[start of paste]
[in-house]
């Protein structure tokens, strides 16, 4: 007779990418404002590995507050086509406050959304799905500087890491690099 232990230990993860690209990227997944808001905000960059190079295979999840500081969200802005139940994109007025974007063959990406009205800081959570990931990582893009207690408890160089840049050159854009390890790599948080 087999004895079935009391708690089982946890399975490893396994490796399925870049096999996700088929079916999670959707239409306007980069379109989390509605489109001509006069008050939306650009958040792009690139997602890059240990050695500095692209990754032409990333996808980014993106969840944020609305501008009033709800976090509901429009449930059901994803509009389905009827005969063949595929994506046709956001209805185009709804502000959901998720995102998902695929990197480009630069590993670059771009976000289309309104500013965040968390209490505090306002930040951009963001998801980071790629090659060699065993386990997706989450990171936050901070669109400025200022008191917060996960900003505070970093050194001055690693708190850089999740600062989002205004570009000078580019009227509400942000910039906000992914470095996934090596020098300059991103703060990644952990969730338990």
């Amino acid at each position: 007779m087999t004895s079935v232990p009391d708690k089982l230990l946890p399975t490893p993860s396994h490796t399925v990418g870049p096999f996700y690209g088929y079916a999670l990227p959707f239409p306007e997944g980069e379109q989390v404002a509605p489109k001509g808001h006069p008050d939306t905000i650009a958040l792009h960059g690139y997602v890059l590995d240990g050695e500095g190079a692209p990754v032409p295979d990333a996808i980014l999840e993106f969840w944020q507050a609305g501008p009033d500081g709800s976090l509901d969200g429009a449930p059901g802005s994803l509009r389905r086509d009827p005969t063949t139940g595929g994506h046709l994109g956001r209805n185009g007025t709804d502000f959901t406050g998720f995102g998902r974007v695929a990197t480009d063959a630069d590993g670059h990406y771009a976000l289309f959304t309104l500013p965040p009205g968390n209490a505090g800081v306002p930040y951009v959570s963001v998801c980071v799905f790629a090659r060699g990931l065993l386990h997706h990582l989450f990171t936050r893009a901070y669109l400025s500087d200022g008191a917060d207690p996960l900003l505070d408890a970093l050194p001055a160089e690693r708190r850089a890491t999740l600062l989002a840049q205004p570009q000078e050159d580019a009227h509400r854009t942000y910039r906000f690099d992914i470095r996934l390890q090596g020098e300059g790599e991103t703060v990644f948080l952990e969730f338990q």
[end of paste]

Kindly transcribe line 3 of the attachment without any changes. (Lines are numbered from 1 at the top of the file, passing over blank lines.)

């Amino acid at each position: 007779m087999t004895s079935v232990p009391d708690k089982l230990l946890p399975t490893p993860s396994h490796t399925v990418g870049p096999f996700y690209g088929y079916a999670l990227p959707f239409p306007e997944g980069e379109q989390v404002a509605p489109k001509g808001h006069p008050d939306t905000i650009a958040l792009h960059g690139y997602v890059l590995d240990g050695e500095g190079a692209p990754v032409p295979d990333a996808i980014l999840e993106f969840w944020q507050a609305g501008p009033d500081g709800s976090l509901d969200g429009a449930p059901g802005s994803l509009r389905r086509d009827p005969t063949t139940g595929g994506h046709l994109g956001r209805n185009g007025t709804d502000f959901t406050g998720f995102g998902r974007v695929a990197t480009d063959a630069d590993g670059h990406y771009a976000l289309f959304t309104l500013p965040p009205g968390n209490a505090g800081v306002p930040y951009v959570s963001v998801c980071v799905f790629a090659r060699g990931l065993l386990h997706h990582l989450f990171t936050r893009a901070y669109l400025s500087d200022g008191a917060d207690p996960l900003l505070d408890a970093l050194p001055a160089e690693r708190r850089a890491t999740l600062l989002a840049q205004p570009q000078e050159d580019a009227h509400r854009t942000y910039r906000f690099d992914i470095r996934l390890q090596g020098e300059g790599e991103t703060v990644f948080l952990e969730f338990q």